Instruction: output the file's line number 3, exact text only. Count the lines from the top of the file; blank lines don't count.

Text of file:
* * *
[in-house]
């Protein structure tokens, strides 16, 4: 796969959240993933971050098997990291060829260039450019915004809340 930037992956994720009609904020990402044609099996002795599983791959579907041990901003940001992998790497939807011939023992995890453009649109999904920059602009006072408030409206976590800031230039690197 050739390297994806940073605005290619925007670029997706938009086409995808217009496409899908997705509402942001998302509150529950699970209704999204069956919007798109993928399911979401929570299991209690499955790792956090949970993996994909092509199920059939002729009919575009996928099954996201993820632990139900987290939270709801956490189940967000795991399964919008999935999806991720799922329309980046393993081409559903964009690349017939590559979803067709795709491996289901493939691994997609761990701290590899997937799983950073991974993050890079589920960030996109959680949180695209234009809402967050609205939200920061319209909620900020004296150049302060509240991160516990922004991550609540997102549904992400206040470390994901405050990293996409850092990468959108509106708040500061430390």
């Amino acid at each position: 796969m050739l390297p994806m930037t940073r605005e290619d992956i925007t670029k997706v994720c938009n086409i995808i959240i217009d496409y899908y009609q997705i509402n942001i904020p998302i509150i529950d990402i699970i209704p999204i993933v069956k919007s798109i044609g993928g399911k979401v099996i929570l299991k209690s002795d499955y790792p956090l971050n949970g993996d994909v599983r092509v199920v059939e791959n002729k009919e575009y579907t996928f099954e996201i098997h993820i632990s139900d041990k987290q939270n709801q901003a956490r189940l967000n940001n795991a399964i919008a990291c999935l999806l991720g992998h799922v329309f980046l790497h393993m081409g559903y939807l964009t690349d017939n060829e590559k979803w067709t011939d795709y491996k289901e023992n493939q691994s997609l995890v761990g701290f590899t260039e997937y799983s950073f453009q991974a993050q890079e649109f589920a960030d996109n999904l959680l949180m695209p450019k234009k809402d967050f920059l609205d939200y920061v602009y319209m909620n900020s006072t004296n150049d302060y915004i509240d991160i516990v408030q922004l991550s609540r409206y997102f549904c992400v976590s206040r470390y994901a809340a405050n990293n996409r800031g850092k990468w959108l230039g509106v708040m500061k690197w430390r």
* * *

């Amino acid at each position: 796969m050739l390297p994806m930037t940073r605005e290619d992956i925007t670029k997706v994720c938009n086409i995808i959240i217009d496409y899908y009609q997705i509402n942001i904020p998302i509150i529950d990402i699970i209704p999204i993933v069956k919007s798109i044609g993928g399911k979401v099996i929570l299991k209690s002795d499955y790792p956090l971050n949970g993996d994909v599983r092509v199920v059939e791959n002729k009919e575009y579907t996928f099954e996201i098997h993820i632990s139900d041990k987290q939270n709801q901003a956490r189940l967000n940001n795991a399964i919008a990291c999935l999806l991720g992998h799922v329309f980046l790497h393993m081409g559903y939807l964009t690349d017939n060829e590559k979803w067709t011939d795709y491996k289901e023992n493939q691994s997609l995890v761990g701290f590899t260039e997937y799983s950073f453009q991974a993050q890079e649109f589920a960030d996109n999904l959680l949180m695209p450019k234009k809402d967050f920059l609205d939200y920061v602009y319209m909620n900020s006072t004296n150049d302060y915004i509240d991160i516990v408030q922004l991550s609540r409206y997102f549904c992400v976590s206040r470390y994901a809340a405050n990293n996409r800031g850092k990468w959108l230039g509106v708040m500061k690197w430390r």